A vortex not associated with a convective storm, typically between a few metres to a few tens of metres in diameter, extending upward from the earth's surface but not reaching any cloud. It is rendered visible by material lifted off the earth's surface (land devils) or by water droplets (water devils). Lesser whirlwinds result from temperature differences between the surface and the air above. Whirls in the lee of objects (e.g. buildings) are not considered a 'lesser whirlwind' here.
A vortex occurring along a gust front of a convective storm that is visible by material that is lifted off the earth's surface. It is typically a few metres to a few tens of metres in diameter and extends upward from the earth's surface but is not connected with a cloud. In case of uncertainty whether a gustnado really occurred, do not select gustnado. If it is certain that either a tornado or gustnado occurred, select "tornado". If a "severe wind gust" may have occurred instead of a gustnado, please select that group.
Heavy rain defined here as rain falling in such large amounts, that significant damage is caused, or no damage is known, but precipitation amounts have been observed that are exceptional for the region in question.
The falling of hailstones having a diameter (in the longest direction) of 2.0 centimetres or more and/or smaller hailstones that form a layer of 2.0 cm thickness or more on flat parts of the earth's surface.
A tornado or waterspout is a vortex typically between a few metres to a few kilometres in diameter, extending between a convective cloud and the earth's surface, that may be visible by condensation of water and/or by material (e.g. water, in case of a waterspout) that is lifted off the earth's surface.
Remark: select "tornado or waterspout" when a tornado or waterspouts is likely to have occurred or in case of doubt between a tornado or gustnado. If it is possible that a "severe wind gust" has occurred instead, select that category.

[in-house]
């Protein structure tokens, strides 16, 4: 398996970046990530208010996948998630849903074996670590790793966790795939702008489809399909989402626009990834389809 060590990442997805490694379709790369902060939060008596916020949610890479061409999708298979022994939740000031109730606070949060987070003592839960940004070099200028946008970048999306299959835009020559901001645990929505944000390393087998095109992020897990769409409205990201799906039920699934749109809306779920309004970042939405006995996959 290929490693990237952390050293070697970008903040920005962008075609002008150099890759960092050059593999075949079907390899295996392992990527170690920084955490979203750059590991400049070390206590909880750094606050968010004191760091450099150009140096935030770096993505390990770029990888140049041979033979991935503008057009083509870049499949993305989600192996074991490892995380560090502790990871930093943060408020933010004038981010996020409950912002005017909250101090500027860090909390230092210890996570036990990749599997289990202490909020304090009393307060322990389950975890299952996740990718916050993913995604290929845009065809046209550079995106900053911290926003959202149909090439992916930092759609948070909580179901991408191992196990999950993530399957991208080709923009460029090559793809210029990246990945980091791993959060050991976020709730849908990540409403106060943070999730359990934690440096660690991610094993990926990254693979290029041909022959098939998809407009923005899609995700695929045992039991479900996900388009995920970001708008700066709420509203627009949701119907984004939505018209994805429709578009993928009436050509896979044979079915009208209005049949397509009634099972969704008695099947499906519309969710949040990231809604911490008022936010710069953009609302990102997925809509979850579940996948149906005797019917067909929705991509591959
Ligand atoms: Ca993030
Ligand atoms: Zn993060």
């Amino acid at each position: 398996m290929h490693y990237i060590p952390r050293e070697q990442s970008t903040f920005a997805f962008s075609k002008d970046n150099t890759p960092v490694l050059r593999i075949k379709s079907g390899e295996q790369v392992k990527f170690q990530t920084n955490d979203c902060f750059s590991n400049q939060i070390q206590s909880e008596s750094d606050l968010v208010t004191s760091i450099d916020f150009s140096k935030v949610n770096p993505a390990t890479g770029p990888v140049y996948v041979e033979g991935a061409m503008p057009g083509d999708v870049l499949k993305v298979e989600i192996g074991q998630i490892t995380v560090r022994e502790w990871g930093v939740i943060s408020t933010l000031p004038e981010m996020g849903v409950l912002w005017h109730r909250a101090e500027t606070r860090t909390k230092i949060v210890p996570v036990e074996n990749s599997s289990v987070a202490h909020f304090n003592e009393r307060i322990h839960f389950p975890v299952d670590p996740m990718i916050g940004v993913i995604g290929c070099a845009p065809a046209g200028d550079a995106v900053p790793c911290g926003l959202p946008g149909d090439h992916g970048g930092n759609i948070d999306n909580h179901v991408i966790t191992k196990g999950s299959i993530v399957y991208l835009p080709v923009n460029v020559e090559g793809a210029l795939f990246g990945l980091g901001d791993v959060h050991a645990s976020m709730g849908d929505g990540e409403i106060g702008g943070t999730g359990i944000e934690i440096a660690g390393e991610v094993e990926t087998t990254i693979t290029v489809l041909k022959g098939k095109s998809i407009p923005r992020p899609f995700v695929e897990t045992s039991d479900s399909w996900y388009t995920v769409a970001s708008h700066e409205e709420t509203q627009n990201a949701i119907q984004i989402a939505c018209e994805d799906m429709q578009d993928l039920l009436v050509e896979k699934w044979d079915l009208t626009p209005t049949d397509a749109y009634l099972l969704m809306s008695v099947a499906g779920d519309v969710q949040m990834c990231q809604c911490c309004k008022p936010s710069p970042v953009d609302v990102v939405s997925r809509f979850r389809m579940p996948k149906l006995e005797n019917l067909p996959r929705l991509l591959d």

A severe wind gust is a gust measured to have a speed of at least 25 m/s or one doing such damage that a wind speed of 25 m/s or higher is likely to have occurred.
Snow (or snow grains) and/or snowstorm in an amount that causes - or is capable of causing - important disruptions of daily life and/or considerable material or economical damage.
Accumulations of ice on the earth’s surface and/or objects (such as power lines) in an amount that causes - or is capable of causing - important disruptions of daily life and/or considerable material damage or economical damage, not including ice accumulations resulting primarily from snowfall. Ice accumulations may result from freezing rain, freezing drizzle, freezing fog or from direct deposition of water vapour, resulting in glaze, frost or rime.
A rapid flow of snow down a slope.
A lightning strike causing important damage to aircraft, vehicles, ships, or injuring/killing people or animals. Ball lightning or other exceptional lightning phenomena can be reported in this category also if no damage was reported.